Pasture Management, Earthworms and Soil, and Other Old Time Farm Magazine Stories

Pasture management and the value of earthworms and soil were among the stories covered in old time farm magazines in the second decade of the 20th century.

| May/June 1979

The following farm magazine stories originally appeared in Successful Farming magazine in 1915, and are reprinted by permission of Meredith Publishing. 

Pasture Management

The really proper way to meet the pasture shortage, is not to have any—provide for the pasture season before it begins.

Plan to have the pasture lands divided; then, while the stock are grazing one of these down, the other will be coming on, and can be profitably utilized when grass in the first lot is getting short. They thus can be alternated all through the summer, and if still another small lot can be held in complete reserve for late fall and early winter grazing, its value can hardly be over estimated. These plans not only yield greater profits from t he pasture lands right at the time, but their permanent growth, vigor and profitableness will be maintained by such management.

Where one sees that his pasture will run short if he keeps what stock he has on hand, and he does not wish to sell any, he may meet the usual pasture shortage by seeding some part of his fields to a growth that will furnish supplementary grazing at the period during which most herds are practically without pasture. Oats, cane and clover may be sown on some field, putting on about one and a half bushels of oats to the acre, thirty pounds of cane, and seven or eight pounds of clover. The soil should be well pulverized for a seed bed, and thoroughly harrowed after seeding.

Let it be understood that such a growth will furnish good grazing all summer, fall and early winter. The oats, coming on quicker than either of the other growths, will be ready for pasturing very early in the summer, probably about June. Then, the cane, which is somewhat slower of growth, is better adapted to withstanding the dry weather that usually comes with mid-summer, and 1t will furnish an abundant pasturage for late summer and early fall; the clover, being still slower of development than either of these, will supply the grazing for late fall and winter. Or, where it is desired to promote fertility of the soil, the clover can be pastured awhile, then turned under for the next season's cropping. Again, it can be left standing, a sprinkling of timothy and clover seed scattered over it the following spring, and a permanent meadow thus established. With all these advantages, and considering that such a pasturage will support stock at the rate of one head to the acre or a little more, it is a combination well worth trying—M.C.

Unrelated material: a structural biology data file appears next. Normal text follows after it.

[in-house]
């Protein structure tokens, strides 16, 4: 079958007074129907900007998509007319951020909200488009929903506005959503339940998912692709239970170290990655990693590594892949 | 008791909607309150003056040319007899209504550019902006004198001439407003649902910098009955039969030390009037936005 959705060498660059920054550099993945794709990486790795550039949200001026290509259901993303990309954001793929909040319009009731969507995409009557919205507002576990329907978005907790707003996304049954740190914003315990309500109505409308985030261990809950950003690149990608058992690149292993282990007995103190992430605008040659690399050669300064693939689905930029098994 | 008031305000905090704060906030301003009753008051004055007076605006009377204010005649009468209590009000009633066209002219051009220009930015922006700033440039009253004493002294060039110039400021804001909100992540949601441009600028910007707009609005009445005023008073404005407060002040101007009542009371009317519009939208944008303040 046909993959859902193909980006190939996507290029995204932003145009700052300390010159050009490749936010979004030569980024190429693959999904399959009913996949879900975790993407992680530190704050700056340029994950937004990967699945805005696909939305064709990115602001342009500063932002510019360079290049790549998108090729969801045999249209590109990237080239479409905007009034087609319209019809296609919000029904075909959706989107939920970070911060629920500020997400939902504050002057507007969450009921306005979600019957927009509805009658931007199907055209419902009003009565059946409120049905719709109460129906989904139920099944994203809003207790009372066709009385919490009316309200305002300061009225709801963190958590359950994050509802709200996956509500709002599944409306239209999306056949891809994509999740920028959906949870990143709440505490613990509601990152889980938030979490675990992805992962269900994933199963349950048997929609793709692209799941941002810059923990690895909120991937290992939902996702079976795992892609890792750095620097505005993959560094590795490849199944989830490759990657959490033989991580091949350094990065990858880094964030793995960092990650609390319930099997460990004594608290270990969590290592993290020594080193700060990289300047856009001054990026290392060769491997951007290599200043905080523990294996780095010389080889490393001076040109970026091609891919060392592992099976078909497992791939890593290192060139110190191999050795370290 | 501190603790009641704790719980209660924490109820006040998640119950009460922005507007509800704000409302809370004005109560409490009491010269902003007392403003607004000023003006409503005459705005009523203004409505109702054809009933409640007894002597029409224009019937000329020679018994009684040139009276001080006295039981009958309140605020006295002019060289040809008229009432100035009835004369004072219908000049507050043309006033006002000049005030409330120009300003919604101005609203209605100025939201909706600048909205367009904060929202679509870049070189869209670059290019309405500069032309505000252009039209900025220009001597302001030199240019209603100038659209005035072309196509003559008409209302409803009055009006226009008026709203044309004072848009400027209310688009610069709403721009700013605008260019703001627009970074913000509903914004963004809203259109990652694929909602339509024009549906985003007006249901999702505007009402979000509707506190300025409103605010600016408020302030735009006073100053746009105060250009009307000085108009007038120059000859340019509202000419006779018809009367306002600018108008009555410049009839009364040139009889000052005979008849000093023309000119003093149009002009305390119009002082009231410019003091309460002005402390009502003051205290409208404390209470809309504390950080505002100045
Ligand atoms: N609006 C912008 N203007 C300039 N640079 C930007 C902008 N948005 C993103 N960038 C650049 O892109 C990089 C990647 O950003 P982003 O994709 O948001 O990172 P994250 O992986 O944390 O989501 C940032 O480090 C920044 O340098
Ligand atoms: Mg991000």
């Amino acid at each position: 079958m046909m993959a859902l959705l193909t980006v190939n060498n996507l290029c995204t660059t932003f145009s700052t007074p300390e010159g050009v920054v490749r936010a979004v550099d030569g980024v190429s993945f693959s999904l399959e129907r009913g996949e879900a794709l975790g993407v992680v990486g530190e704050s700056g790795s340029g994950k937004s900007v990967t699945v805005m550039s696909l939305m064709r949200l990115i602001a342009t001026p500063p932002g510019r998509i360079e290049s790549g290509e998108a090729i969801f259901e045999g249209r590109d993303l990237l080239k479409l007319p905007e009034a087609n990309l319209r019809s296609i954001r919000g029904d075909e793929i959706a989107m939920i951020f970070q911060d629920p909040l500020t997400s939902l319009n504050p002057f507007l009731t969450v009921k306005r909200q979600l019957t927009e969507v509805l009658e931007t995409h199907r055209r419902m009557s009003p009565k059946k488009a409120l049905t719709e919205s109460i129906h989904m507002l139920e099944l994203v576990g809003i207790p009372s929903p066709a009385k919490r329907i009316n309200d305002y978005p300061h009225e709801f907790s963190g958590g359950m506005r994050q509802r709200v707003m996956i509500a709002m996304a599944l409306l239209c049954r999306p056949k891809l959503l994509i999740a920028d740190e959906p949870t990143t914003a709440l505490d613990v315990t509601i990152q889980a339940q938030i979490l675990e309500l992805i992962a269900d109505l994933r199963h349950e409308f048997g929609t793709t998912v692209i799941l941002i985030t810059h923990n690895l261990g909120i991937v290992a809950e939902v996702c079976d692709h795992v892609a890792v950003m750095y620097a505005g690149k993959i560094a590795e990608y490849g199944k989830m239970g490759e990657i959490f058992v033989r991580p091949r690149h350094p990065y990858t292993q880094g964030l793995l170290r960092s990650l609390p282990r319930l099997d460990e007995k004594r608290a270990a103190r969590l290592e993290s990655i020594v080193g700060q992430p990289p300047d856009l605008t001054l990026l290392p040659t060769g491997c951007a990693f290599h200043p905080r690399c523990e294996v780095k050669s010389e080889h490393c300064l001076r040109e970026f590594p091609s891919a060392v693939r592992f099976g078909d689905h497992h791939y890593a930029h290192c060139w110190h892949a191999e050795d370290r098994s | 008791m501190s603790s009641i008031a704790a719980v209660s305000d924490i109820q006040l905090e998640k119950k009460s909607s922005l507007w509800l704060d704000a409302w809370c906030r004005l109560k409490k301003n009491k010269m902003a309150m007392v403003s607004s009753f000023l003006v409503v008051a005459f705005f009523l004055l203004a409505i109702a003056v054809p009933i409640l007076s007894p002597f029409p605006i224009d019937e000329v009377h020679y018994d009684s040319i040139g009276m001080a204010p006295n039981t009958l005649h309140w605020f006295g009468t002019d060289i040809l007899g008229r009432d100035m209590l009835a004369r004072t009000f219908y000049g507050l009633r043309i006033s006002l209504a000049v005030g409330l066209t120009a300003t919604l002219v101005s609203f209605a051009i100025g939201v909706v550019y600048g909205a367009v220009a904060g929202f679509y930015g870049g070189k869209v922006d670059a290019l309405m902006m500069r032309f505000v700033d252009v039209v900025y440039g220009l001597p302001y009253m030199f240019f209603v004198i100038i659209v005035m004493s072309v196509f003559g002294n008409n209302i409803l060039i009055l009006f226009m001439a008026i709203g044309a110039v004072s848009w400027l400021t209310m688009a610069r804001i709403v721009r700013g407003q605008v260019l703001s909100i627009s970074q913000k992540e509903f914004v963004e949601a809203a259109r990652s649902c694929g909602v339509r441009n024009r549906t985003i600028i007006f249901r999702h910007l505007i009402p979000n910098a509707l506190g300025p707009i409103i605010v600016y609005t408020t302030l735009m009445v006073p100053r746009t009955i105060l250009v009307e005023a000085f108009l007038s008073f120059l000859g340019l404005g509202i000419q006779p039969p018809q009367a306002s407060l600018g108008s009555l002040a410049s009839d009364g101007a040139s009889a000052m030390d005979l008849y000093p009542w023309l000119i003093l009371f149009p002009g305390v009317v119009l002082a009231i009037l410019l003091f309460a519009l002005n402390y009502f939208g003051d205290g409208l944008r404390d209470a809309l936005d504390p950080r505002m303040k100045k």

Earthworms and Soil

The humble earthworm has other uses than to be impaled on a hook for bait; to the farmer and gardener it is very useful. The many ways that this lowly form of life aerates and assists in the disintegration of rocky soils is interesting.

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